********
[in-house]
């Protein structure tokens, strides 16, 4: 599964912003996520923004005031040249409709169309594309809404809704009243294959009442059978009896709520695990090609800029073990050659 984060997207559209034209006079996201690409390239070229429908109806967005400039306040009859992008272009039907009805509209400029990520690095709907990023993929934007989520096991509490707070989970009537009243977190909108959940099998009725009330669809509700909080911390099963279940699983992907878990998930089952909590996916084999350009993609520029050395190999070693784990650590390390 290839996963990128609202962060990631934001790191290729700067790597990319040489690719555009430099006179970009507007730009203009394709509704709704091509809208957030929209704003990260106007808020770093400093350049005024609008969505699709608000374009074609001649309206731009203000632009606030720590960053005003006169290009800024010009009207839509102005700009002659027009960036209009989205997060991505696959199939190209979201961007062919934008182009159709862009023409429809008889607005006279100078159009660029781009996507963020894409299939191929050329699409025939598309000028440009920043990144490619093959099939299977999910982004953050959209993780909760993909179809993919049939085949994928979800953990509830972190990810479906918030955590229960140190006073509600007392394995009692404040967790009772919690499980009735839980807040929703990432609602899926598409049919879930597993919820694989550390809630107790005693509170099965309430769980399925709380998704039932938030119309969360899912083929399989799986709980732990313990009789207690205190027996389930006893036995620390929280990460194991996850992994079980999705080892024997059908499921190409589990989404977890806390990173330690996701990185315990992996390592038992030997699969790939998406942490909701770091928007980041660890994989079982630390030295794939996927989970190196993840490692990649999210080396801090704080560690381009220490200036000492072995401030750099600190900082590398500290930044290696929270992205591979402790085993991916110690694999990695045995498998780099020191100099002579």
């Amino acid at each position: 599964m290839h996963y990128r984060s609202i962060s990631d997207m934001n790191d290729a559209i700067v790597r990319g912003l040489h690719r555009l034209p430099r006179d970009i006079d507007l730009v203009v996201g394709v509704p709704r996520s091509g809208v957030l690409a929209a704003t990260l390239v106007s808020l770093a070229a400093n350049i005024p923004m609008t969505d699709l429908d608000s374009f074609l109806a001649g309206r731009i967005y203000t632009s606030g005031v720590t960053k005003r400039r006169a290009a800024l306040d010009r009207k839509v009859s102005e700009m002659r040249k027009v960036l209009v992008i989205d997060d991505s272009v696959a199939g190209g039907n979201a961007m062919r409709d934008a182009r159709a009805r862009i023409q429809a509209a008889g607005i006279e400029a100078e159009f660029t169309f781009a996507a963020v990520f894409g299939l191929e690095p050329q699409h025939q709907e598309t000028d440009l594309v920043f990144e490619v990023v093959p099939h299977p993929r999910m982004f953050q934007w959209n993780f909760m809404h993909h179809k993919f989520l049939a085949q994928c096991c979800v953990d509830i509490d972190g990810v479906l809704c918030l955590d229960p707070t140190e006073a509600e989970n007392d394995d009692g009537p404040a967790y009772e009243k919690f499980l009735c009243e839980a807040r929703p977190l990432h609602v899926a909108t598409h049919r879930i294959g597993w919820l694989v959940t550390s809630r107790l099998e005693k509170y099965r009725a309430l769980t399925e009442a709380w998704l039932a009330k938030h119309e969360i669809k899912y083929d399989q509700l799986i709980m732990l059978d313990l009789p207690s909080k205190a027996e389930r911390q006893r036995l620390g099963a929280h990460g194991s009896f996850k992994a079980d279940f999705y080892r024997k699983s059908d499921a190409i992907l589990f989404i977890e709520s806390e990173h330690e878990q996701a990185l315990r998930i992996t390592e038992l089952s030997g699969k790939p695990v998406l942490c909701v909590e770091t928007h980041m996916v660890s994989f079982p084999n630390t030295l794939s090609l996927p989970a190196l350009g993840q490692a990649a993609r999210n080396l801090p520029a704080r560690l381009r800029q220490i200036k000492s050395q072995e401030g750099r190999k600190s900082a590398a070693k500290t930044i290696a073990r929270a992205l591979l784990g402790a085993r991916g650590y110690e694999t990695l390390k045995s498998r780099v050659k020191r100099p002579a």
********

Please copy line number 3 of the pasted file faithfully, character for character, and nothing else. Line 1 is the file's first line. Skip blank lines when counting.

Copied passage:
């Amino acid at each position: 599964m290839h996963y990128r984060s609202i962060s990631d997207m934001n790191d290729a559209i700067v790597r990319g912003l040489h690719r555009l034209p430099r006179d970009i006079d507007l730009v203009v996201g394709v509704p709704r996520s091509g809208v957030l690409a929209a704003t990260l390239v106007s808020l770093a070229a400093n350049i005024p923004m609008t969505d699709l429908d608000s374009f074609l109806a001649g309206r731009i967005y203000t632009s606030g005031v720590t960053k005003r400039r006169a290009a800024l306040d010009r009207k839509v009859s102005e700009m002659r040249k027009v960036l209009v992008i989205d997060d991505s272009v696959a199939g190209g039907n979201a961007m062919r409709d934008a182009r159709a009805r862009i023409q429809a509209a008889g607005i006279e400029a100078e159009f660029t169309f781009a996507a963020v990520f894409g299939l191929e690095p050329q699409h025939q709907e598309t000028d440009l594309v920043f990144e490619v990023v093959p099939h299977p993929r999910m982004f953050q934007w959209n993780f909760m809404h993909h179809k993919f989520l049939a085949q994928c096991c979800v953990d509830i509490d972190g990810v479906l809704c918030l955590d229960p707070t140190e006073a509600e989970n007392d394995d009692g009537p404040a967790y009772e009243k919690f499980l009735c009243e839980a807040r929703p977190l990432h609602v899926a909108t598409h049919r879930i294959g597993w919820l694989v959940t550390s809630r107790l099998e005693k509170y099965r009725a309430l769980t399925e009442a709380w998704l039932a009330k938030h119309e969360i669809k899912y083929d399989q509700l799986i709980m732990l059978d313990l009789p207690s909080k205190a027996e389930r911390q006893r036995l620390g099963a929280h990460g194991s009896f996850k992994a079980d279940f999705y080892r024997k699983s059908d499921a190409i992907l589990f989404i977890e709520s806390e990173h330690e878990q996701a990185l315990r998930i992996t390592e038992l089952s030997g699969k790939p695990v998406l942490c909701v909590e770091t928007h980041m996916v660890s994989f079982p084999n630390t030295l794939s090609l996927p989970a190196l350009g993840q490692a990649a993609r999210n080396l801090p520029a704080r560690l381009r800029q220490i200036k000492s050395q072995e401030g750099r190999k600190s900082a590398a070693k500290t930044i290696a073990r929270a992205l591979l784990g402790a085993r991916g650590y110690e694999t990695l390390k045995s498998r780099v050659k020191r100099p002579a």